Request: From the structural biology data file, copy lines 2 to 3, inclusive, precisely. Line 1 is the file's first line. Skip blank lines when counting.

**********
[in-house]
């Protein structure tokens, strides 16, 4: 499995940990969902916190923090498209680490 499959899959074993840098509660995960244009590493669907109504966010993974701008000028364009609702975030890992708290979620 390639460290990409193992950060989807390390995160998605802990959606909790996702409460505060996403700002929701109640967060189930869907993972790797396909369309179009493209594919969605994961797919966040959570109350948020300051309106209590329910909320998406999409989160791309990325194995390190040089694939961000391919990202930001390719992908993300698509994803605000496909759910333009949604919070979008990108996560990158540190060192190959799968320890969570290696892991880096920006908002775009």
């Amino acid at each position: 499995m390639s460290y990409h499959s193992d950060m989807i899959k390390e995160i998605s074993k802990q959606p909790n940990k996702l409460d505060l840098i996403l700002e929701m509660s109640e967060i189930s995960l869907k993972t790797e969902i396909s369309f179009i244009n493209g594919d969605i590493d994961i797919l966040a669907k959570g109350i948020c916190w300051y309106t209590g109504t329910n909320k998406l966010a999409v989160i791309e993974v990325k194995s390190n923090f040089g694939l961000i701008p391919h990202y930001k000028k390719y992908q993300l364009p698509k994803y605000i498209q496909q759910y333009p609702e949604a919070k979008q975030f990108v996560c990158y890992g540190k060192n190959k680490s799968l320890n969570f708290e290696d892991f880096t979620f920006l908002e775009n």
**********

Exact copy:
């Protein structure tokens, strides 16, 4: 499995940990969902916190923090498209680490 499959899959074993840098509660995960244009590493669907109504966010993974701008000028364009609702975030890992708290979620 390639460290990409193992950060989807390390995160998605802990959606909790996702409460505060996403700002929701109640967060189930869907993972790797396909369309179009493209594919969605994961797919966040959570109350948020300051309106209590329910909320998406999409989160791309990325194995390190040089694939961000391919990202930001390719992908993300698509994803605000496909759910333009949604919070979008990108996560990158540190060192190959799968320890969570290696892991880096920006908002775009």
């Amino acid at each position: 499995m390639s460290y990409h499959s193992d950060m989807i899959k390390e995160i998605s074993k802990q959606p909790n940990k996702l409460d505060l840098i996403l700002e929701m509660s109640e967060i189930s995960l869907k993972t790797e969902i396909s369309f179009i244009n493209g594919d969605i590493d994961i797919l966040a669907k959570g109350i948020c916190w300051y309106t209590g109504t329910n909320k998406l966010a999409v989160i791309e993974v990325k194995s390190n923090f040089g694939l961000i701008p391919h990202y930001k000028k390719y992908q993300l364009p698509k994803y605000i498209q496909q759910y333009p609702e949604a919070k979008q975030f990108v996560c990158y890992g540190k060192n190959k680490s799968l320890n969570f708290e290696d892991f880096t979620f920006l908002e775009n």